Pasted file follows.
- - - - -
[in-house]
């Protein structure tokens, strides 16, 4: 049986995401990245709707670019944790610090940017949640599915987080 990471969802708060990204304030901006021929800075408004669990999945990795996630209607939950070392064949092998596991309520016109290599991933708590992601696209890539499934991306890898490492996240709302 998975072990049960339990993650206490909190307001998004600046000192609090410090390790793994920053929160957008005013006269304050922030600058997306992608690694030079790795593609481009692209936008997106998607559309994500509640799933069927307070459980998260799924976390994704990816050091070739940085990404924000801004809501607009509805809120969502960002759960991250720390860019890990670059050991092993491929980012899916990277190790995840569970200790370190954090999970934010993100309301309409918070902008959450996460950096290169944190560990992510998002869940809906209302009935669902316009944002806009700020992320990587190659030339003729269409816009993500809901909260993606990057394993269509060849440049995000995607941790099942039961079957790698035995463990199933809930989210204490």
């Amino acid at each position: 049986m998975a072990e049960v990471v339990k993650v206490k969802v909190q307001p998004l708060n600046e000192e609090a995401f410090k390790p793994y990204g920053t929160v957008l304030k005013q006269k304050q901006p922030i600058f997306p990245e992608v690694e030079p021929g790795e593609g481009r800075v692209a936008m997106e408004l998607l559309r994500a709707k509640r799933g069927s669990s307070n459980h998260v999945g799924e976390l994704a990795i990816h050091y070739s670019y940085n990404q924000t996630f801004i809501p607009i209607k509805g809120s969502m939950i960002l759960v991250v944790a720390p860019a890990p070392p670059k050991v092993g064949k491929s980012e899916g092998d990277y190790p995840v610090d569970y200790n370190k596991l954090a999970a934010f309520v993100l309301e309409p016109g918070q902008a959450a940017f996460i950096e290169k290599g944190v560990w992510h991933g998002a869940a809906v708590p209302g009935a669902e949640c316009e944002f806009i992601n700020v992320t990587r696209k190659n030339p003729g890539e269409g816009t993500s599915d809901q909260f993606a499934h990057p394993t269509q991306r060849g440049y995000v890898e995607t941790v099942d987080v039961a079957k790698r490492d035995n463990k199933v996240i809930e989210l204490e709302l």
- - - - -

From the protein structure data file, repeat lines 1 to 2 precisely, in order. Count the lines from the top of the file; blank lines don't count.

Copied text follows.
[in-house]
């Protein structure tokens, strides 16, 4: 049986995401990245709707670019944790610090940017949640599915987080 990471969802708060990204304030901006021929800075408004669990999945990795996630209607939950070392064949092998596991309520016109290599991933708590992601696209890539499934991306890898490492996240709302 998975072990049960339990993650206490909190307001998004600046000192609090410090390790793994920053929160957008005013006269304050922030600058997306992608690694030079790795593609481009692209936008997106998607559309994500509640799933069927307070459980998260799924976390994704990816050091070739940085990404924000801004809501607009509805809120969502960002759960991250720390860019890990670059050991092993491929980012899916990277190790995840569970200790370190954090999970934010993100309301309409918070902008959450996460950096290169944190560990992510998002869940809906209302009935669902316009944002806009700020992320990587190659030339003729269409816009993500809901909260993606990057394993269509060849440049995000995607941790099942039961079957790698035995463990199933809930989210204490």